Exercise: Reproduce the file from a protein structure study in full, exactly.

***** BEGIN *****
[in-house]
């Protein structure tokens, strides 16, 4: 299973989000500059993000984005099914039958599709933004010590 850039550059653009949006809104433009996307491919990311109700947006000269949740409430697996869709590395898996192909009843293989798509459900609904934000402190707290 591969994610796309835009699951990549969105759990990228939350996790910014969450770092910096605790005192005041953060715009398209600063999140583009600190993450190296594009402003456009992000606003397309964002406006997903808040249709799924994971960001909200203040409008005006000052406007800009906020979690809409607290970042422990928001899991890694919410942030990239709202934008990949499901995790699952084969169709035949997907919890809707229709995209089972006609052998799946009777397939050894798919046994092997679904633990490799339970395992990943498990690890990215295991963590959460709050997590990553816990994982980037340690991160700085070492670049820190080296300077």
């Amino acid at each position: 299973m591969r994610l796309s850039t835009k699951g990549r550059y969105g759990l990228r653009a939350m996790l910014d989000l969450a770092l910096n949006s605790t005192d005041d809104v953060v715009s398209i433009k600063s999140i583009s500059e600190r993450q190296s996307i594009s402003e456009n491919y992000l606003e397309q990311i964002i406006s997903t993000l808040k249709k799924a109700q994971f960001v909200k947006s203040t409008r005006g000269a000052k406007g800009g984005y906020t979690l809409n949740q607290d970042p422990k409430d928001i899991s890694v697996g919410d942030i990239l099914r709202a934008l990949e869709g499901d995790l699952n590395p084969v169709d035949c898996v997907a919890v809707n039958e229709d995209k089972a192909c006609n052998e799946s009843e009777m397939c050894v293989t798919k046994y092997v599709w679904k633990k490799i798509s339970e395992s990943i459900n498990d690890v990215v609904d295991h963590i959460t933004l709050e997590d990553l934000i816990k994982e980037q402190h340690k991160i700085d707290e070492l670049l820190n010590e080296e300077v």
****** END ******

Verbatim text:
[in-house]
């Protein structure tokens, strides 16, 4: 299973989000500059993000984005099914039958599709933004010590 850039550059653009949006809104433009996307491919990311109700947006000269949740409430697996869709590395898996192909009843293989798509459900609904934000402190707290 591969994610796309835009699951990549969105759990990228939350996790910014969450770092910096605790005192005041953060715009398209600063999140583009600190993450190296594009402003456009992000606003397309964002406006997903808040249709799924994971960001909200203040409008005006000052406007800009906020979690809409607290970042422990928001899991890694919410942030990239709202934008990949499901995790699952084969169709035949997907919890809707229709995209089972006609052998799946009777397939050894798919046994092997679904633990490799339970395992990943498990690890990215295991963590959460709050997590990553816990994982980037340690991160700085070492670049820190080296300077």
């Amino acid at each position: 299973m591969r994610l796309s850039t835009k699951g990549r550059y969105g759990l990228r653009a939350m996790l910014d989000l969450a770092l910096n949006s605790t005192d005041d809104v953060v715009s398209i433009k600063s999140i583009s500059e600190r993450q190296s996307i594009s402003e456009n491919y992000l606003e397309q990311i964002i406006s997903t993000l808040k249709k799924a109700q994971f960001v909200k947006s203040t409008r005006g000269a000052k406007g800009g984005y906020t979690l809409n949740q607290d970042p422990k409430d928001i899991s890694v697996g919410d942030i990239l099914r709202a934008l990949e869709g499901d995790l699952n590395p084969v169709d035949c898996v997907a919890v809707n039958e229709d995209k089972a192909c006609n052998e799946s009843e009777m397939c050894v293989t798919k046994y092997v599709w679904k633990k490799i798509s339970e395992s990943i459900n498990d690890v990215v609904d295991h963590i959460t933004l709050e997590d990553l934000i816990k994982e980037q402190h340690k991160i700085d707290e070492l670049l820190n010590e080296e300077v």